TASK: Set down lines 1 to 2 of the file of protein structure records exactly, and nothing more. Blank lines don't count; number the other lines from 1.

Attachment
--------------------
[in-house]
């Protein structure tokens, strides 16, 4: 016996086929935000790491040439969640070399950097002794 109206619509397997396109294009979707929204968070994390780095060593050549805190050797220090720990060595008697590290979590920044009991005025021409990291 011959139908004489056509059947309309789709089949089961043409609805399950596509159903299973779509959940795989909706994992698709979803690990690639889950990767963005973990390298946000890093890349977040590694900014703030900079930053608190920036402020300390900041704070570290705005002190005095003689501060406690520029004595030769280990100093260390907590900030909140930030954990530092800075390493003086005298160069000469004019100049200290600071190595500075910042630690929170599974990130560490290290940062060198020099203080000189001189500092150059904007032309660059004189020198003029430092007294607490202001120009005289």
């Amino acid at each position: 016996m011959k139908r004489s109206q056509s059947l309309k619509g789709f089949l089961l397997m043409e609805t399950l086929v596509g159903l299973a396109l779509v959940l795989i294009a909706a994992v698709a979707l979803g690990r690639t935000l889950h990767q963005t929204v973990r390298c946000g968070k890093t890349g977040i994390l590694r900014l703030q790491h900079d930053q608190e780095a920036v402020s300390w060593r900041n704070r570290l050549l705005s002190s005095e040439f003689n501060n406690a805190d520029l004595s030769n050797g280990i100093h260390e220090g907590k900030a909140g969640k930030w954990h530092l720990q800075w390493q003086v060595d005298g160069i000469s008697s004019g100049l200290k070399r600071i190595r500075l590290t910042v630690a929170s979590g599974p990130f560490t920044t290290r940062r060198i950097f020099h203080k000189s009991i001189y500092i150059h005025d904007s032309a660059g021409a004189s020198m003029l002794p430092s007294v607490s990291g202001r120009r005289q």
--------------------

[in-house]
């Protein structure tokens, strides 16, 4: 016996086929935000790491040439969640070399950097002794 109206619509397997396109294009979707929204968070994390780095060593050549805190050797220090720990060595008697590290979590920044009991005025021409990291 011959139908004489056509059947309309789709089949089961043409609805399950596509159903299973779509959940795989909706994992698709979803690990690639889950990767963005973990390298946000890093890349977040590694900014703030900079930053608190920036402020300390900041704070570290705005002190005095003689501060406690520029004595030769280990100093260390907590900030909140930030954990530092800075390493003086005298160069000469004019100049200290600071190595500075910042630690929170599974990130560490290290940062060198020099203080000189001189500092150059904007032309660059004189020198003029430092007294607490202001120009005289």